26. Origin of Life on Earth   Previous PageNext Page
       The Laboratory Evidence

Many similar experiments followed, by Miller and others, using both electrical discharge and ultraviolet light. The compositions of the gas mixtures were varied, and included H2S, CO, and CO2. Almost any starting mixture containing compounds of both nitrogen and carbon led to amino acids, as long as free oxygen was absent.

It seems that the spontaneous formation of amino acids by lightning and ultraviolet radiation would have been virtually inevitable on Earth in a reducing atmosphere, but impossible in an oxidizing atmosphere.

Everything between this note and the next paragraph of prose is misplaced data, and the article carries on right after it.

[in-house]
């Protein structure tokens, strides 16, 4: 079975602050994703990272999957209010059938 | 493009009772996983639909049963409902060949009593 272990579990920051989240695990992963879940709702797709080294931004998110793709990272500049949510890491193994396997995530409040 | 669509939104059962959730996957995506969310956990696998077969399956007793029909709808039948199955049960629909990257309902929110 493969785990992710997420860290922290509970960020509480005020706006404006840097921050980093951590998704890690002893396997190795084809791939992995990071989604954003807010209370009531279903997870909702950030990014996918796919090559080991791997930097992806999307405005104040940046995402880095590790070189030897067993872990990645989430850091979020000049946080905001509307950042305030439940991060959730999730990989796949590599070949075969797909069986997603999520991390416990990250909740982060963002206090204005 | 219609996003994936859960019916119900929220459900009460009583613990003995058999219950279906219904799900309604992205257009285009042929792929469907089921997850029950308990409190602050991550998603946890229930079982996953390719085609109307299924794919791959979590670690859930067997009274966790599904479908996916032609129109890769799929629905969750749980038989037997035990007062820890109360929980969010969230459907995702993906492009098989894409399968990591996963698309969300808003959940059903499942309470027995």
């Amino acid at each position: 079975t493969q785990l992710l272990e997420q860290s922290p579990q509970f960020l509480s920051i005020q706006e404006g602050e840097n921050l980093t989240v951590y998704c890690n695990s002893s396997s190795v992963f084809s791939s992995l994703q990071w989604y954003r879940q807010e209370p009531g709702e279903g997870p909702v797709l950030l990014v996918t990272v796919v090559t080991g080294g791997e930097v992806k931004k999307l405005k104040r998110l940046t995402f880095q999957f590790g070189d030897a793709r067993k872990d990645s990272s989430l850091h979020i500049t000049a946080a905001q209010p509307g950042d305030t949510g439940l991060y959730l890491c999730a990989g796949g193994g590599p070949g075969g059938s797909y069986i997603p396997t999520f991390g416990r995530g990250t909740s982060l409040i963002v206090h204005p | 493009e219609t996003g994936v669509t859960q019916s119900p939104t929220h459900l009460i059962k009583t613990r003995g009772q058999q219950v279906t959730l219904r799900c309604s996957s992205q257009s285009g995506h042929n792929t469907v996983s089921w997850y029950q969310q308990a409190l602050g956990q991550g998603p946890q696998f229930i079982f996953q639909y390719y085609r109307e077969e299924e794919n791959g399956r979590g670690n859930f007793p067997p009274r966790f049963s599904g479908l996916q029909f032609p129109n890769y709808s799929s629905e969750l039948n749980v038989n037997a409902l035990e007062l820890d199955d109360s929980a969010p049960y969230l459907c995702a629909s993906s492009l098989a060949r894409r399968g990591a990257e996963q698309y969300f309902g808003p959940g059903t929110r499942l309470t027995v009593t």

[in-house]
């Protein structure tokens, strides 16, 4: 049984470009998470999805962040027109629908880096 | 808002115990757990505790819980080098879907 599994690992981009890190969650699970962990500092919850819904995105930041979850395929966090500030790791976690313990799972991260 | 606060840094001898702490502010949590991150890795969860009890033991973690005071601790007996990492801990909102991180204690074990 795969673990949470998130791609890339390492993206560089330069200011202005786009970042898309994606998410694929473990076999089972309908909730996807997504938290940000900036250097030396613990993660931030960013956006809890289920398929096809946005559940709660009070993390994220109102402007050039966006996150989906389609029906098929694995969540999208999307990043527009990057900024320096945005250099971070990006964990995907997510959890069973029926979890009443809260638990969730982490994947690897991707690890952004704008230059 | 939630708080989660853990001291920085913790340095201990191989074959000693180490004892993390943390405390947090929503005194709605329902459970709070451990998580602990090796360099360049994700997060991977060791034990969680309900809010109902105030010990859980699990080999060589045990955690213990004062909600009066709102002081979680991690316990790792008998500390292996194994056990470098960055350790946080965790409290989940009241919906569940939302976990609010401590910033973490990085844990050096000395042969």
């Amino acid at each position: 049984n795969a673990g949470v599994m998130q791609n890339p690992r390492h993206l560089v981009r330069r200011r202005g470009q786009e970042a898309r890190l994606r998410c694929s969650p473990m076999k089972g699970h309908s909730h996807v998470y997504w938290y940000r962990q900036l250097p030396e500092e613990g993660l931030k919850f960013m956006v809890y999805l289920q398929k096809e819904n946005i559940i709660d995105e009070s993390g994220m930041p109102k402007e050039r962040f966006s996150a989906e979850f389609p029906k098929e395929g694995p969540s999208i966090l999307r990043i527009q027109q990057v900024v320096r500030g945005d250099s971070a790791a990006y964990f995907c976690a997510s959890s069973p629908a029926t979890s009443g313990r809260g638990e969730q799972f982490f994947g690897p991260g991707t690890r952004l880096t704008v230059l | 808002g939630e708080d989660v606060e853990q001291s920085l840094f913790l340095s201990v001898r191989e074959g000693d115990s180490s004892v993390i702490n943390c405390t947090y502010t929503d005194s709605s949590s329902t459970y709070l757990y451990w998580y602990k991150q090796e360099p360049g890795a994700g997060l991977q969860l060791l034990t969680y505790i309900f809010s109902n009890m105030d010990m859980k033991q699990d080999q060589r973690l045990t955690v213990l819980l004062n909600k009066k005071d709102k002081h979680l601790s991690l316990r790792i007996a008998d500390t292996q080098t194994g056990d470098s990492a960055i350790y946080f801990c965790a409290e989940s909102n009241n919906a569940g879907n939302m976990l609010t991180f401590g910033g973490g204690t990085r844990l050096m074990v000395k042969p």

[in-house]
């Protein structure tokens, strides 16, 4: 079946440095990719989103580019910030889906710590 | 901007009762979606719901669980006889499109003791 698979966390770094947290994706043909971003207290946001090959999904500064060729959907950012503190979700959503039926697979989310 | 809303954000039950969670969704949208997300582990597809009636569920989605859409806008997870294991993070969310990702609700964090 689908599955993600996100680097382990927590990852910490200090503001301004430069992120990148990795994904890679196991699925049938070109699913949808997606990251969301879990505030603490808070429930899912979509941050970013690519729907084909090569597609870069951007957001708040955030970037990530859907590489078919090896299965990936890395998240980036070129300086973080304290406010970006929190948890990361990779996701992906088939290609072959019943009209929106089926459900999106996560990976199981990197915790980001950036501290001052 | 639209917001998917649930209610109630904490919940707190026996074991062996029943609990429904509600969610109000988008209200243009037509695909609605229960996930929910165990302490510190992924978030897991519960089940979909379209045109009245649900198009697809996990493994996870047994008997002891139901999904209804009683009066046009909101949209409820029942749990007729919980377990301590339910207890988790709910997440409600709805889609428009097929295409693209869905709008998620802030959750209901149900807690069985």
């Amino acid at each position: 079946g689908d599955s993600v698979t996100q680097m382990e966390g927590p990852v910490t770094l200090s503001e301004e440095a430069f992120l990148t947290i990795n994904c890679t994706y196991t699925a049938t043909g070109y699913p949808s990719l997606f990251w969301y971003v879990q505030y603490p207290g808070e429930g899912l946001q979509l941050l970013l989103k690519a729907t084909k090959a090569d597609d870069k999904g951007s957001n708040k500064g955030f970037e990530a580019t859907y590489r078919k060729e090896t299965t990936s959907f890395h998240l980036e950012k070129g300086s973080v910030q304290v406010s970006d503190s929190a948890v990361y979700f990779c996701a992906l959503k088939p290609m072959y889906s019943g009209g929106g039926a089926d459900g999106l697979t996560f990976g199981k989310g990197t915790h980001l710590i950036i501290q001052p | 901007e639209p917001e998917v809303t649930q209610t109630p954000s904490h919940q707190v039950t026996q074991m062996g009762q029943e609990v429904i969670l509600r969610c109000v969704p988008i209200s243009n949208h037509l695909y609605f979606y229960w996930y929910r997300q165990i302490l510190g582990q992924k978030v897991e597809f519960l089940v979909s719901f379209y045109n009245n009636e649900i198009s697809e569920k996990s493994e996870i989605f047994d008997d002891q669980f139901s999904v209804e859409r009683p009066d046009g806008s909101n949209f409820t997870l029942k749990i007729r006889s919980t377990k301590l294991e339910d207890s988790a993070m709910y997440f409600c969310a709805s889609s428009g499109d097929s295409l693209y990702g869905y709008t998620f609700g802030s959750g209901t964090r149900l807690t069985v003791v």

The first products in these experiments usually were hydrogen cyanide (HCN), cyanogen (NC-CN), cyanoacetylene (H-C=C-C=N), formaldehyde (HCHO), acetaldehyde (CH3CHO), and propionaldehyde (CH3CH2CHO). These products then reacted to form various nitriles (R-CN), which subsequently hydrolyzed in aqueous solution:


The results were mixtures of formic, acetic, propionic, lactic, succinic, and other organic acids; glycine, alanine, aspartic and glutamic acids, and other biological and nonbiological amino acids; urea, methylurea, and various other small molecules.

None of these artificially synthesized molecules showed optical activity; they all were equal mixtures of D and L isomers. As has been mentioned previously, the optical activity that biological molecules exhibit today is a result of choices by enzymes in living organisms.



  Page 22 of 36 HomeGlossary